The Buried Alive Film Festival wrapped up their 2019 campaign on Sunday will several documentaries, the Galli inspired feature Those Who Deserve to Die and a closing awards ceremony based on five categories (Best Feature Film, Best Short Film, Best Animation, Best WTF Film, Best Special Effects, and Best Local Film).
[Feature Review] Those Who Deserve to Die (Bret Wood, USA)
I view Bret Woods’ latest feature as the surprise sleeper of the festival. From the trailer, you get the distinct impression of a slasher film. What Woods ends up delivering is a sharp mix of revenge thriller and ’60s-styled Galli that questions viewers on if mass murder is ever justified.
We’re introduced to anti-hero Jonathan Wyndham (Joe Sykes) in the midst of him mercilessly killing an elderly couple. A drifter by nature, he’s also a vet and POW survivor whose entire unit was wiped out during the War on Terror. His mental instability and bloodlust is reflected in the apparition of his dead kid sister and “dark passenger” Berenice, played to chilling effect by Alice Lewis.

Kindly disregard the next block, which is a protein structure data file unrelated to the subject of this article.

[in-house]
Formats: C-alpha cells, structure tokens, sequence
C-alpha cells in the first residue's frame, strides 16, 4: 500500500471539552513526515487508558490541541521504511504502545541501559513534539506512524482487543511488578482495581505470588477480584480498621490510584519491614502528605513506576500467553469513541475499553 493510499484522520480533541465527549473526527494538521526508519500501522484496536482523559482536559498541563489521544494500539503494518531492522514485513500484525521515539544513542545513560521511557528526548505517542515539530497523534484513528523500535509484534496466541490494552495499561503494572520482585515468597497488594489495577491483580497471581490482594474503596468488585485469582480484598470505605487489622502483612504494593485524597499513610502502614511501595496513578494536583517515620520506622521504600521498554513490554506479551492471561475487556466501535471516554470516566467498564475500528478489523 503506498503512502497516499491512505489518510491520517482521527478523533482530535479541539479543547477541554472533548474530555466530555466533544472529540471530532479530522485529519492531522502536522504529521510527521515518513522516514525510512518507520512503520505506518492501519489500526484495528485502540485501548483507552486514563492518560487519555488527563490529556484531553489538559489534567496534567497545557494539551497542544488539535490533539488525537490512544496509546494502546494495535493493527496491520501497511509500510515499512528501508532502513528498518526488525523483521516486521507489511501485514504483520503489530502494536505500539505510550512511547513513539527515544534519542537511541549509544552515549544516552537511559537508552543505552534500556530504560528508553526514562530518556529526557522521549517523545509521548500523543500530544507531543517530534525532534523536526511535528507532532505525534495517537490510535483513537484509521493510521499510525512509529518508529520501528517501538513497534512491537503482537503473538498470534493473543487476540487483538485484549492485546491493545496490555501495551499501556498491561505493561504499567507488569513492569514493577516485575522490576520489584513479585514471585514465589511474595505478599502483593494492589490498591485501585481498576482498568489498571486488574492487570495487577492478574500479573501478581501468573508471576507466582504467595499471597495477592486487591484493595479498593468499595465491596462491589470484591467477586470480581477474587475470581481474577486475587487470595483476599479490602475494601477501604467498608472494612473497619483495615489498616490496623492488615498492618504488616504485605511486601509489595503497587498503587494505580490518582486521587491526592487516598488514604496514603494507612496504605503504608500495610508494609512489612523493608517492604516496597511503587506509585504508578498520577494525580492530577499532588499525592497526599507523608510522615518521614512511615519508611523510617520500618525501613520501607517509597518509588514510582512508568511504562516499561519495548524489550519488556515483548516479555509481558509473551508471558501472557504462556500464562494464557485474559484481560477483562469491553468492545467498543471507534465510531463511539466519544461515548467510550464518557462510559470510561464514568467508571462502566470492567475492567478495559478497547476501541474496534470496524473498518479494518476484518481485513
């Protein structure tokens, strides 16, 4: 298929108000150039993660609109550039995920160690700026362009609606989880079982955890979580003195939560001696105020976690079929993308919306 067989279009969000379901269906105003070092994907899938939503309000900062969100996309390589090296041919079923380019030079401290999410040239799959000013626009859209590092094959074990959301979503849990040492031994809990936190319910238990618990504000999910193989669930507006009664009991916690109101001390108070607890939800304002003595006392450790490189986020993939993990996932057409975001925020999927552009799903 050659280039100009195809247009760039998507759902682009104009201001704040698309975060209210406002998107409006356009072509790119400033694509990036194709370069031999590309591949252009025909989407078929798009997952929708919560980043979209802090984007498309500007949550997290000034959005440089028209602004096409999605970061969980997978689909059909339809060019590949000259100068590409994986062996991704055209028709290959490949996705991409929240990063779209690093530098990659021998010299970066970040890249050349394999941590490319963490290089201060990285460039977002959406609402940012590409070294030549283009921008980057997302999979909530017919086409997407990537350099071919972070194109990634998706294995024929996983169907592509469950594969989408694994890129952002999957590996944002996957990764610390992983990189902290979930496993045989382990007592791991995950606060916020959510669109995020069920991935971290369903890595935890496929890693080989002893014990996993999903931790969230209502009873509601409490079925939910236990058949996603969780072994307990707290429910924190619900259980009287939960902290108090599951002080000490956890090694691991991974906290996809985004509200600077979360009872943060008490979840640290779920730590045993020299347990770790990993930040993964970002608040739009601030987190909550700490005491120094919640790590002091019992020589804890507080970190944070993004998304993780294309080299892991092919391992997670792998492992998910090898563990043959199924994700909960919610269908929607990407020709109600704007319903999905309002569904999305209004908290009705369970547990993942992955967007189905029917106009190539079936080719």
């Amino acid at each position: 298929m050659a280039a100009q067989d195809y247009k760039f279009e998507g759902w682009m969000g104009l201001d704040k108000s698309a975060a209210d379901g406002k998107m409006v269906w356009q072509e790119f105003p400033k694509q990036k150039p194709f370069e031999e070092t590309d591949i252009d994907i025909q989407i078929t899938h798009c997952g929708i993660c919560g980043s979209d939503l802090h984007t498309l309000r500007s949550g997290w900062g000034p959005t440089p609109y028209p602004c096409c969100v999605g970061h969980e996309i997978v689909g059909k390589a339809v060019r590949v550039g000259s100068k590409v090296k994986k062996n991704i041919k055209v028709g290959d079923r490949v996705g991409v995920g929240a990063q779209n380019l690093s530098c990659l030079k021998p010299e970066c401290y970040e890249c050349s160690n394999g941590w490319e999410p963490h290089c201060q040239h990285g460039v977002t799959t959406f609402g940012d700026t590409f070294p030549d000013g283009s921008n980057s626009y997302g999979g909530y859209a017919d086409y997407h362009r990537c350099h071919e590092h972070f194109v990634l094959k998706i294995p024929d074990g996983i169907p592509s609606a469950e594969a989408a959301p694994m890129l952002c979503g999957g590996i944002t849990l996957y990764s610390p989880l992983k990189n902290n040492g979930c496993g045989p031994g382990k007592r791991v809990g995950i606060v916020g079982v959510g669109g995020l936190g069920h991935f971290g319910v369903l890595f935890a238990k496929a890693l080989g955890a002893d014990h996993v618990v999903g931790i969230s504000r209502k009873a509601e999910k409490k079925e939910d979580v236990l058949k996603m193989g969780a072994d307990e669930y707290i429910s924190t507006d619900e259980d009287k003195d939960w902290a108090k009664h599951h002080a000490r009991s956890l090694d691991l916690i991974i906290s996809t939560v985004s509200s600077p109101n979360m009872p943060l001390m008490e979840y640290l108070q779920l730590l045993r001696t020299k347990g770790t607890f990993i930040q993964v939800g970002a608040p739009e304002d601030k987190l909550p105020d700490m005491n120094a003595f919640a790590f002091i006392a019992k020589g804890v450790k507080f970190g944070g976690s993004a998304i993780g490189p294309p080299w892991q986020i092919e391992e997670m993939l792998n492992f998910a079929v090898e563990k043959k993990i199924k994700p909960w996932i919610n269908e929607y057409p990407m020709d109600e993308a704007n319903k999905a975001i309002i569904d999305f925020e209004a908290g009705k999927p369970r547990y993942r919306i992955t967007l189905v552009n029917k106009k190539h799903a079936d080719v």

The true reason for Wyndham’s grievance is the political cover-up of his mother’s murder over the waterfront land she owned. The fallout leads to the death of Jonathan’s sister and made him an orphan. Essentially, his bloodline was exterminated. Retribution for Jonathan means not just killing those directly responsible — even a newborn relative of one of his targets becomes a victim. That scene is the most unsettling of the film and perhaps the entire festival. The justification for the killing is put in the mouth of young Berenice and punctuated by her holding the bloody hand of the newborn as its bludgeoned to death off-camera.